The following interview is with PolicyMic pundit Sam Todd, highlighting how faith and tennis have shaped his politics, how he thinks millennials will create political change, and how partisanship has actully helped the U.S.
How has your faith influenced your politics?
As much as I may want to separate religion and politics, my faith has always shaped my beliefs which in turn have helped shape my political views. Having gone to catholic school from Kindergarten until 12th grade, I have acquired religious views that have influenced my political views. Usually my religious beliefs find their way into my political beliefs when it comes to social issues like contraception and gay marriage.
Being from California, gay marriage is and has been a huge issue because of Prop 8. I remember driving to school every day seeing protesters for both sides of the issue on the corners of major intersections. My favorite part of the whole process was witnessing long and controversial discussions and debates in school between students and teachers on the matter as often the liberal views of Californians contradicted with the religious views of the schools I went to. Many times I have questioned my faith’s stance on certain issues, but in particular gay marriage is one issue that I agree with the Catholic Church on.
What is the best way for young people to create political change?
I think the best way for young people to create political change is to get involved. There are way too many discouraging statistics about youth participation in politics and really the decisions made now have an immense effect on our future, so we should be involved. I think that with the rise of social media and movements like Occupy Wall Street, more and more of today’s youth are getting involved and I hope that trend continues. Being on a politically active college campus is fun and seeing your young peers involved with and enthusiastic about politics is really encouraging. I think a democracy where the youth is informed, involved, and enthusiastic is a strong democracy.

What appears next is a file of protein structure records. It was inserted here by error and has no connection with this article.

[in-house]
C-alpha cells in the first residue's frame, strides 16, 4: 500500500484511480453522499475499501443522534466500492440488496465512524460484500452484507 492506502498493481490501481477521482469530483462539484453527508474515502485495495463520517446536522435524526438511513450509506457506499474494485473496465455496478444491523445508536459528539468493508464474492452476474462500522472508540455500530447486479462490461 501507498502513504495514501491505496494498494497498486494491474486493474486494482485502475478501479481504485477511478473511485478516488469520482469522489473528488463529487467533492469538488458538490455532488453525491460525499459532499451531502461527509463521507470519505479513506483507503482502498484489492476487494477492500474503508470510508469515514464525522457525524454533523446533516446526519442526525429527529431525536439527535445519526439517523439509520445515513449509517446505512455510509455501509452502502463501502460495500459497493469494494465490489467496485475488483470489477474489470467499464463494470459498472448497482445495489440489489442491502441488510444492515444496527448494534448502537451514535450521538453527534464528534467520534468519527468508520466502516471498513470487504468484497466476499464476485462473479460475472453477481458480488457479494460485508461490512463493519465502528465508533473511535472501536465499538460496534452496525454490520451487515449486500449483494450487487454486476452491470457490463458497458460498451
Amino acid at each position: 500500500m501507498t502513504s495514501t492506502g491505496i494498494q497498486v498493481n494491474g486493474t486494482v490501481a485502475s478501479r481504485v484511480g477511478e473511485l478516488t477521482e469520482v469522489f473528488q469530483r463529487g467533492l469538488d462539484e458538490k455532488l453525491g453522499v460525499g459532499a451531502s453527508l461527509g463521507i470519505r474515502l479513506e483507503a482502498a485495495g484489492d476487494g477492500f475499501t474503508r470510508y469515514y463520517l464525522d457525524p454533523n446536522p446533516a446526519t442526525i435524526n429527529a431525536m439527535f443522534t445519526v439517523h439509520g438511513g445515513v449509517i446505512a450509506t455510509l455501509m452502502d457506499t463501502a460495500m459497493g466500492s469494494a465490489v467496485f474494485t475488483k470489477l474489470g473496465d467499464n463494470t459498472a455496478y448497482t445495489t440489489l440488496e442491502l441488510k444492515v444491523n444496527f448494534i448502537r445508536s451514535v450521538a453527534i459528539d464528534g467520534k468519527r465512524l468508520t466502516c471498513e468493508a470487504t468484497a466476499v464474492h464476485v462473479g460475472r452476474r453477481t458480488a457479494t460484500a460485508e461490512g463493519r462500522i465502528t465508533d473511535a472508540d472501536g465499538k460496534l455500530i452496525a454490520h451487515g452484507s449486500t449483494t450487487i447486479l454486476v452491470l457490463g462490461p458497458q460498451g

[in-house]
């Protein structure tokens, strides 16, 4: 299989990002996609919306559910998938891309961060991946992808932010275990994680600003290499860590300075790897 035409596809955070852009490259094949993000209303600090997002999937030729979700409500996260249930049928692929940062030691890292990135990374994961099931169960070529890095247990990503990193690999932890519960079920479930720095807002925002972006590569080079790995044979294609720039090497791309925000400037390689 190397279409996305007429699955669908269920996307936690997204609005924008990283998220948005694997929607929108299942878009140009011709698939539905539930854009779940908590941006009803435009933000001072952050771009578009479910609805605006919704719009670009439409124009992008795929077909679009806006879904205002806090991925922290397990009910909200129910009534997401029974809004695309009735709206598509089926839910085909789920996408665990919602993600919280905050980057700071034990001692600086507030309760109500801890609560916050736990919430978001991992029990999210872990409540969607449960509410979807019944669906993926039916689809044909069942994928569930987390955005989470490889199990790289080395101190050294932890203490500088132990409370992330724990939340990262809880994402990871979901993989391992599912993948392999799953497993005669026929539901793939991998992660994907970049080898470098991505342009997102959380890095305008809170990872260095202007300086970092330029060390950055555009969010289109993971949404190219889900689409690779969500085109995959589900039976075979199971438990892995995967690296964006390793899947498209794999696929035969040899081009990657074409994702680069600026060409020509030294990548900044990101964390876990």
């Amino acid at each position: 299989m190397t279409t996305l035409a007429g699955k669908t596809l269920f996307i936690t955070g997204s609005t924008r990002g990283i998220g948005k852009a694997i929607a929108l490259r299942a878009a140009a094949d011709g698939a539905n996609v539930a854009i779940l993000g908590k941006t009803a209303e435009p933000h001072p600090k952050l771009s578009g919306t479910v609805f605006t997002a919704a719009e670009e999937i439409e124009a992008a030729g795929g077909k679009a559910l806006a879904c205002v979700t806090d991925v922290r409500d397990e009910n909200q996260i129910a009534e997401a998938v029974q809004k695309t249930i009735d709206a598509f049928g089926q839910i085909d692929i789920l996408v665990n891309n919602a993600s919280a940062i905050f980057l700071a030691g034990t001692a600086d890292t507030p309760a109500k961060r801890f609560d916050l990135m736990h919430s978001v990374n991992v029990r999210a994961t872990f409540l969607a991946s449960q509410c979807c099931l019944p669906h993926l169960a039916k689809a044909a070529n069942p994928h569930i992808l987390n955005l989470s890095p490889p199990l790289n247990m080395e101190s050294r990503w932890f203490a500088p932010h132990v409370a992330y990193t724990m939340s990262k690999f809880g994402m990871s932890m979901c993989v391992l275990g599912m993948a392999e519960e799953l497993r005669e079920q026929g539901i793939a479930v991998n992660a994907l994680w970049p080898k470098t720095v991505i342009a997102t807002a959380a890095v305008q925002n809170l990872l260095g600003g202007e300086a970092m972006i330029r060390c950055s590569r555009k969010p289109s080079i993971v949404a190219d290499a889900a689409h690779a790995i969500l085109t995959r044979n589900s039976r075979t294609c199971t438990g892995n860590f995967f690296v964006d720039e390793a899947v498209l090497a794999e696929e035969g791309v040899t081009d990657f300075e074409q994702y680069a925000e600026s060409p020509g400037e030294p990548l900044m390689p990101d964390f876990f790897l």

What do you think about partisanship in this country?
I think that partisanship in this country is a good thing. It allows for people to get involved with politics and share their views. We all don’t agree on every issue and we all can’t agree on every issue. People come from different backgrounds, have different interests, and believe in different things. Partisanship allows us to see different sides of issues and ultimately either reach a compromise or vote that one side is better for our country. But, compromise is not always the right answer and I think that partisanship helps us remember that. It keeps us all in check. If we are becoming too liberal, you will be sure to hear it from the right and if we are becoming too conservative, the left will be all over it. And it always allows for a good debate.
What has Tennis taught you about leadership?
The biggest thing that tennis has taught me is a sense of individuality. I think too often people in politics are influenced by others and worry too much about others. The individuality that I have learned from being on my own on the court and from making my own decisions with no coaching has definitely added to my conservative views.
Also, in junior and college tennis there are very minimal amounts of umpires at tournaments which means players call their own lines which, as you can assume, leads to a lot of cheating. This has sort of taught me not to trust other people and to really challenge things when you believe their wrong. Because of this, I am not afraid to speak my mind on any issue and when I think something is wrong or unfair, I will not hesitate to share what’s on my mind.